November 16 marked the 127th anniversary of the hanging of Louis Riel, a fascinating and important figure in Canada’s, and especially in Manitoba’s, history. Much has been written about him, the Northwest Rebellion, the creation of the Province of Manitoba, his dealings with the federal government, his mental state and his trial and execution. The controversies surrounding his trial have still not died away, and re-enactments and mock trials continue to be performed, sometimes with “not guilty” verdicts being delivered. There is a wealth of information available at York and Osgoode on Riel, from his times, causes and trial, from contemporary reports and transcripts and his diaries to modern analyses to plays, a musical drama, to a graphic novel about his life. CBC’s Canada, A People’s History naturally includes Riel (video available through the library), and in 1985, the CBC also broadcast a panel discussion on whether Riel should be pardoned. In 2002 it televised a re-trial of Riel, “starring” Eddie Greenspan as Riel’s counsel, Alan Lenczner for the Crown, Mr. Justice Thomas Berger as the judge and Guy Bertrand as Riel himself. As you can see from the news clipping below, even the mock trial caused controversy.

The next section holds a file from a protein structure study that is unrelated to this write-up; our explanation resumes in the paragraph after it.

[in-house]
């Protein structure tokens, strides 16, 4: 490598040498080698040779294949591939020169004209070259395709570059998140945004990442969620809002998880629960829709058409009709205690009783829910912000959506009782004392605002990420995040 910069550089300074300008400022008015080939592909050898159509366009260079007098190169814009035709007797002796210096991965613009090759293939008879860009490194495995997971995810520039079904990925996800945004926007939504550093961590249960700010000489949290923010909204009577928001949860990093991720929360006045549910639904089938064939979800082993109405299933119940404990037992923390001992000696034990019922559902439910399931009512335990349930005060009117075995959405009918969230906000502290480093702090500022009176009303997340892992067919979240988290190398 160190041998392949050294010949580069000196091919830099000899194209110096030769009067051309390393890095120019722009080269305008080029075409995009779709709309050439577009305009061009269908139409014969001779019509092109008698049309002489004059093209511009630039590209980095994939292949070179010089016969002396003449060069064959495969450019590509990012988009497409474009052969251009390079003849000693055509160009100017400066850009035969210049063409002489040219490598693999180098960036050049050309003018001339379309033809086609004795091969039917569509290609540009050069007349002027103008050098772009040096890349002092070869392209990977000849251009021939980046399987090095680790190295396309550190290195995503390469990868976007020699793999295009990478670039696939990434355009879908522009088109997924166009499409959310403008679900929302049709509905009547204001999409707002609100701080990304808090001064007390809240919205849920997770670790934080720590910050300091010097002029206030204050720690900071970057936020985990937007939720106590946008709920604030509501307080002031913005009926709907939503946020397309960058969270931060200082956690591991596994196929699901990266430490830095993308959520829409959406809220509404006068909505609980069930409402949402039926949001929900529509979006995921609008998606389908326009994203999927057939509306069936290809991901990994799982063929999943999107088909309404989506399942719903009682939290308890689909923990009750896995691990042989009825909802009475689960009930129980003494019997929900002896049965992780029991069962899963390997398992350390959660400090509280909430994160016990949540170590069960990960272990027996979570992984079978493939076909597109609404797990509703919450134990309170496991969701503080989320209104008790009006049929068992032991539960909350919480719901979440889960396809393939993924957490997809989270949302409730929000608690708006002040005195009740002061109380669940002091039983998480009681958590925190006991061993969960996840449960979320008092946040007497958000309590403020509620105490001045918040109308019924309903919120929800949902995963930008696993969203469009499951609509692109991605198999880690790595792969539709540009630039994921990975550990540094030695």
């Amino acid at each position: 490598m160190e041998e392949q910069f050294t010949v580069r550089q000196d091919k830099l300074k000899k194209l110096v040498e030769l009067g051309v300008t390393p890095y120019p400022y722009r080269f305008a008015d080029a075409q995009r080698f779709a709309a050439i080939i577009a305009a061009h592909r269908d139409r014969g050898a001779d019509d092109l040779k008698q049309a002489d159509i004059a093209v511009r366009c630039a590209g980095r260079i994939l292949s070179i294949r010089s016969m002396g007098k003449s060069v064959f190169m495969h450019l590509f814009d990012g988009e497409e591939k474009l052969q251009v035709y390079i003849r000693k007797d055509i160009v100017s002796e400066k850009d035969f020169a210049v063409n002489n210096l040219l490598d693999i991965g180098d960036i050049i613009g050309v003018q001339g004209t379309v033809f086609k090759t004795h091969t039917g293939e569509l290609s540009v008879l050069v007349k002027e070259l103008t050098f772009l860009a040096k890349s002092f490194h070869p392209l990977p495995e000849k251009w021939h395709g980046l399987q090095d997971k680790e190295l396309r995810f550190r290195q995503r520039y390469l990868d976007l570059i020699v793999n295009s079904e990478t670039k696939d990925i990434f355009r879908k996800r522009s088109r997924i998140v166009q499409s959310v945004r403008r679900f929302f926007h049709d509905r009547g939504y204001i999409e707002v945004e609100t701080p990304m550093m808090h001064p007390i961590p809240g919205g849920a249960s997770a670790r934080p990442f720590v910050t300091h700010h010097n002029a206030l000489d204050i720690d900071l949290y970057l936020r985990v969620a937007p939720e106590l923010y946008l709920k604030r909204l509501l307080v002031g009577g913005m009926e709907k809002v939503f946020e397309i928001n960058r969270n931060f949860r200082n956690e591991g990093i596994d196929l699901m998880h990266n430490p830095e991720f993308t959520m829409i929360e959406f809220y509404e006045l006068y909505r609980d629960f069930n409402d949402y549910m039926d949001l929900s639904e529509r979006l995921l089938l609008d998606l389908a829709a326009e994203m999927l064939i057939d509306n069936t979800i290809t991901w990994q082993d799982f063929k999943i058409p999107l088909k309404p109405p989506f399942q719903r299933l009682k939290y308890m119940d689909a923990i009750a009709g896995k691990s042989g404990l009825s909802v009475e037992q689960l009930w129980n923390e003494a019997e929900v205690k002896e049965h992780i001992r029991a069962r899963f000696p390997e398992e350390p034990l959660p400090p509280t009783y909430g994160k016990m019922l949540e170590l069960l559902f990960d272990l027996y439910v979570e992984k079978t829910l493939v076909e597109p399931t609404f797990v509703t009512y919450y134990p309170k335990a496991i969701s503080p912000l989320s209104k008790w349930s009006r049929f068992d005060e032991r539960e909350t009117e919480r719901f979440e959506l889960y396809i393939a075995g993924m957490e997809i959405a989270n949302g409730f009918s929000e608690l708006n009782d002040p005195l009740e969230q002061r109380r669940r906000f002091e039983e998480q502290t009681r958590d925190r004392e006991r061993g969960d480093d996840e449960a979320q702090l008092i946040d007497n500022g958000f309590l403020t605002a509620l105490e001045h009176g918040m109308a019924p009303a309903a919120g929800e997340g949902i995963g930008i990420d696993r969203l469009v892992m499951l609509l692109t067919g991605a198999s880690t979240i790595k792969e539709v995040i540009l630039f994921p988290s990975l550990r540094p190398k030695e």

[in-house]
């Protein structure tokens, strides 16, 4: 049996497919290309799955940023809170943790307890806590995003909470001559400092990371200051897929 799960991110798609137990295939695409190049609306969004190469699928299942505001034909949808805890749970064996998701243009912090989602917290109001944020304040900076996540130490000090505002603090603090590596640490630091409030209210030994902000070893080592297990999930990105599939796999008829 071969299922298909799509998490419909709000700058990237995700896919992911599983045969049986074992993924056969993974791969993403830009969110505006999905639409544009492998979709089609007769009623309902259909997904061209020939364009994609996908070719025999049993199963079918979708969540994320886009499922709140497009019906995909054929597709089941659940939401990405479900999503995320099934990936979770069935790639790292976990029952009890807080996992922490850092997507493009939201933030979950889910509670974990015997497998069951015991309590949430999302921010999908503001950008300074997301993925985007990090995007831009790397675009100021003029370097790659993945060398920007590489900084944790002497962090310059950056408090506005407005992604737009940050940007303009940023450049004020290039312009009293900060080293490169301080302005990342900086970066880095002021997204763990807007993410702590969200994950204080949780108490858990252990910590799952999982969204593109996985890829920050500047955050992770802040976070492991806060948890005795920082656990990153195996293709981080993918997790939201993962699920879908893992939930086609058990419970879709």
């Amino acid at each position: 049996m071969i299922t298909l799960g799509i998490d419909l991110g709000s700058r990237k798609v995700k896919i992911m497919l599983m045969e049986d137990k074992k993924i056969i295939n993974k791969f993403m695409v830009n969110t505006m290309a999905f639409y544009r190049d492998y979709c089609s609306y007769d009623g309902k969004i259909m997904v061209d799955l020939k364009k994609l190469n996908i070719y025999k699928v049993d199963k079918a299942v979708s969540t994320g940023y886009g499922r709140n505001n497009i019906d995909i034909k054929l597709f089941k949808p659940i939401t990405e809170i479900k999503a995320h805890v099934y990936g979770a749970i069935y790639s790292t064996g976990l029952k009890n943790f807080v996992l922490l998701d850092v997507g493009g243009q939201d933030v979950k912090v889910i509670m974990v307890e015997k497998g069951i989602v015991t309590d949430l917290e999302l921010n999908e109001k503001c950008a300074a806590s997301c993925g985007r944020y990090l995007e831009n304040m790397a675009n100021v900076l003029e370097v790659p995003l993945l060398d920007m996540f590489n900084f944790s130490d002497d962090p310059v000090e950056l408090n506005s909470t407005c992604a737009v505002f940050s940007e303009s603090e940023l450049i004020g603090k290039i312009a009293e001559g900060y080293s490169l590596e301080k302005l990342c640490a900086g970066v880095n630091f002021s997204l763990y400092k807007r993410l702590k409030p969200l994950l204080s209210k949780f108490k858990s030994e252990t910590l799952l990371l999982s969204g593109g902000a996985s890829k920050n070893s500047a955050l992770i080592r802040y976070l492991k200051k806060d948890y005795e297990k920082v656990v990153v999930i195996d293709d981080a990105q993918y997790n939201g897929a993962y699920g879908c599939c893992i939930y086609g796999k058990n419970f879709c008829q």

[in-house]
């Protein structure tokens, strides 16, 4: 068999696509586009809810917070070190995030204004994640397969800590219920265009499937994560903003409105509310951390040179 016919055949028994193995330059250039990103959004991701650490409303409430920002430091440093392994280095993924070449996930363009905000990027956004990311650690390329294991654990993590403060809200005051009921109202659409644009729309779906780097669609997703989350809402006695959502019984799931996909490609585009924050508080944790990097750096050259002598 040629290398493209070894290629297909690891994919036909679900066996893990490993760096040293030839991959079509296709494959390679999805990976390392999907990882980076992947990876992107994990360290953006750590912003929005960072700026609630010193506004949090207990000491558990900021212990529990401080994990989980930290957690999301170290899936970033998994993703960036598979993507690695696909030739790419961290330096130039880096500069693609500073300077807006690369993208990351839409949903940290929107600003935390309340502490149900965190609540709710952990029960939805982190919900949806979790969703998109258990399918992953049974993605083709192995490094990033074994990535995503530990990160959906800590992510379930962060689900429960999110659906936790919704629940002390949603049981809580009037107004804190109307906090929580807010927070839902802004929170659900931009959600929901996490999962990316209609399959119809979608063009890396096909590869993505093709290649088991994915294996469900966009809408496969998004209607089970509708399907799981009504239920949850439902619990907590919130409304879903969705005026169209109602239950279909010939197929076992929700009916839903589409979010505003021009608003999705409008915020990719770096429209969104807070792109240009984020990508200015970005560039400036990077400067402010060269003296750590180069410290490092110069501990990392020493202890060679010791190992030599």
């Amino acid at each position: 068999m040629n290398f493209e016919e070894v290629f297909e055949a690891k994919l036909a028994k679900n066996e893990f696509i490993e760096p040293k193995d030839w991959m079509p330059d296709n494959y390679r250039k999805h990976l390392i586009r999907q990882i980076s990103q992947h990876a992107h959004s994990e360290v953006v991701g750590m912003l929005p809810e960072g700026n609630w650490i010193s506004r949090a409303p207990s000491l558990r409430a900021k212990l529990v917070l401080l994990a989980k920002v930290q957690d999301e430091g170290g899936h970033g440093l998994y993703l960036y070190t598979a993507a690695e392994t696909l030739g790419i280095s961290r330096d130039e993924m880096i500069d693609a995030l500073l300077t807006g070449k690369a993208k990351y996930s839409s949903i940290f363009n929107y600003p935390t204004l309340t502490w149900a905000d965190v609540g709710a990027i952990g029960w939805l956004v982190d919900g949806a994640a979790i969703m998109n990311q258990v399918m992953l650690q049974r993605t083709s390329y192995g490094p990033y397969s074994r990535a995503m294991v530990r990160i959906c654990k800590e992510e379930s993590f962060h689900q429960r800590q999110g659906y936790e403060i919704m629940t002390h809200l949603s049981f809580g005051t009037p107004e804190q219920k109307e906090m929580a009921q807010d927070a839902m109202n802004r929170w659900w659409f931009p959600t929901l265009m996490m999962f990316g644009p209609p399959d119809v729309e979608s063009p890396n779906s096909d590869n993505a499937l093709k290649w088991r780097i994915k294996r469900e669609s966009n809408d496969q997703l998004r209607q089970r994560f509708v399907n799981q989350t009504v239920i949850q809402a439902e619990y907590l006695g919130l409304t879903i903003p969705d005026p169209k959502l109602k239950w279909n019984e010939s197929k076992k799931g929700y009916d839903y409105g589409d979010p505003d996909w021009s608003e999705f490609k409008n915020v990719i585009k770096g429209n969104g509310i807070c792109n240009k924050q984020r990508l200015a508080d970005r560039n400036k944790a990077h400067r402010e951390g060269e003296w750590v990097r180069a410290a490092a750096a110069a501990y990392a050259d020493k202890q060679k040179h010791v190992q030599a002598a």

I have assembled a small subset of the multitude of resources available through YUL on Riel. Decide for yourself whether he was mad, wrongly convicted, a traitor or a founder of Canada:
A re-enactment of the trial of Louis Riel, based on Canadian law of the present day. The case is argued by Edward Greenspan for the defence and Alan Lenczner for the prosecution and is presented before former B.C. Supreme Court Judge Thomas Berger. Both lawyers present their arguments, cross-examine Riel, played by Quebec lawyer Guy Bertrand, and give their closing arguments. Louis Riel addresses the jury, and the judge gives his summation of the case.